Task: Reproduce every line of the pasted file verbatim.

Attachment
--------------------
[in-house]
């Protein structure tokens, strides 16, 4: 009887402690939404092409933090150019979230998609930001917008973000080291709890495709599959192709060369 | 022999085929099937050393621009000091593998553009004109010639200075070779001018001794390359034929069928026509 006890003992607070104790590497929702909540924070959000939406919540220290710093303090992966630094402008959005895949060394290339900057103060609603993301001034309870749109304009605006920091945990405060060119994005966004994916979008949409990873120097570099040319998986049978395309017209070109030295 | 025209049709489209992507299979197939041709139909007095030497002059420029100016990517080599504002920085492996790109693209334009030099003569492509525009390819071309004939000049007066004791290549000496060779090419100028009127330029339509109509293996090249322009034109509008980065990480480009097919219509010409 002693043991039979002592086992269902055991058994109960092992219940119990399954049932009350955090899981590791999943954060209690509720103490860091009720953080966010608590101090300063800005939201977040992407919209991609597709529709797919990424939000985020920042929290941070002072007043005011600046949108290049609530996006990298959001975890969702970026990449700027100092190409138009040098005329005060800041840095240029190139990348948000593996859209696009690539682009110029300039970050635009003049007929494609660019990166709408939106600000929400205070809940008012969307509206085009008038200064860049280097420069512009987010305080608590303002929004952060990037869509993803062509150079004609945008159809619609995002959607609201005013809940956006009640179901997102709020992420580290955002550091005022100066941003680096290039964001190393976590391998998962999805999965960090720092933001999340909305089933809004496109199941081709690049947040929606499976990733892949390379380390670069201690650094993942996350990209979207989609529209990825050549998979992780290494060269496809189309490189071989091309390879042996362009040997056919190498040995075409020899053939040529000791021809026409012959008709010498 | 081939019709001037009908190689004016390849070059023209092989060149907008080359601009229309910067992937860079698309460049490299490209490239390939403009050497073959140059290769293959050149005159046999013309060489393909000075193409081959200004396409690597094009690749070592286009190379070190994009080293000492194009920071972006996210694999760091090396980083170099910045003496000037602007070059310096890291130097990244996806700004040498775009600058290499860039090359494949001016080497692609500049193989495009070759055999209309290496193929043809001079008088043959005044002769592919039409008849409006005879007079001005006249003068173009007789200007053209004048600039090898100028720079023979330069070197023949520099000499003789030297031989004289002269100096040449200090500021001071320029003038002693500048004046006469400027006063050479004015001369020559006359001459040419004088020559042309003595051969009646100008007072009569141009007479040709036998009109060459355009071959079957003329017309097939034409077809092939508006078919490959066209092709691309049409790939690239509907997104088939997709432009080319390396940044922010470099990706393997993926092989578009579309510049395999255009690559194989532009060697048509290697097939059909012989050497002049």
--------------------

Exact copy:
[in-house]
């Protein structure tokens, strides 16, 4: 009887402690939404092409933090150019979230998609930001917008973000080291709890495709599959192709060369 | 022999085929099937050393621009000091593998553009004109010639200075070779001018001794390359034929069928026509 006890003992607070104790590497929702909540924070959000939406919540220290710093303090992966630094402008959005895949060394290339900057103060609603993301001034309870749109304009605006920091945990405060060119994005966004994916979008949409990873120097570099040319998986049978395309017209070109030295 | 025209049709489209992507299979197939041709139909007095030497002059420029100016990517080599504002920085492996790109693209334009030099003569492509525009390819071309004939000049007066004791290549000496060779090419100028009127330029339509109509293996090249322009034109509008980065990480480009097919219509010409 002693043991039979002592086992269902055991058994109960092992219940119990399954049932009350955090899981590791999943954060209690509720103490860091009720953080966010608590101090300063800005939201977040992407919209991609597709529709797919990424939000985020920042929290941070002072007043005011600046949108290049609530996006990298959001975890969702970026990449700027100092190409138009040098005329005060800041840095240029190139990348948000593996859209696009690539682009110029300039970050635009003049007929494609660019990166709408939106600000929400205070809940008012969307509206085009008038200064860049280097420069512009987010305080608590303002929004952060990037869509993803062509150079004609945008159809619609995002959607609201005013809940956006009640179901997102709020992420580290955002550091005022100066941003680096290039964001190393976590391998998962999805999965960090720092933001999340909305089933809004496109199941081709690049947040929606499976990733892949390379380390670069201690650094993942996350990209979207989609529209990825050549998979992780290494060269496809189309490189071989091309390879042996362009040997056919190498040995075409020899053939040529000791021809026409012959008709010498 | 081939019709001037009908190689004016390849070059023209092989060149907008080359601009229309910067992937860079698309460049490299490209490239390939403009050497073959140059290769293959050149005159046999013309060489393909000075193409081959200004396409690597094009690749070592286009190379070190994009080293000492194009920071972006996210694999760091090396980083170099910045003496000037602007070059310096890291130097990244996806700004040498775009600058290499860039090359494949001016080497692609500049193989495009070759055999209309290496193929043809001079008088043959005044002769592919039409008849409006005879007079001005006249003068173009007789200007053209004048600039090898100028720079023979330069070197023949520099000499003789030297031989004289002269100096040449200090500021001071320029003038002693500048004046006469400027006063050479004015001369020559006359001459040419004088020559042309003595051969009646100008007072009569141009007479040709036998009109060459355009071959079957003329017309097939034409077809092939508006078919490959066209092709691309049409790939690239509907997104088939997709432009080319390396940044922010470099990706393997993926092989578009579309510049395999255009690559194989532009060697048509290697097939059909012989050497002049």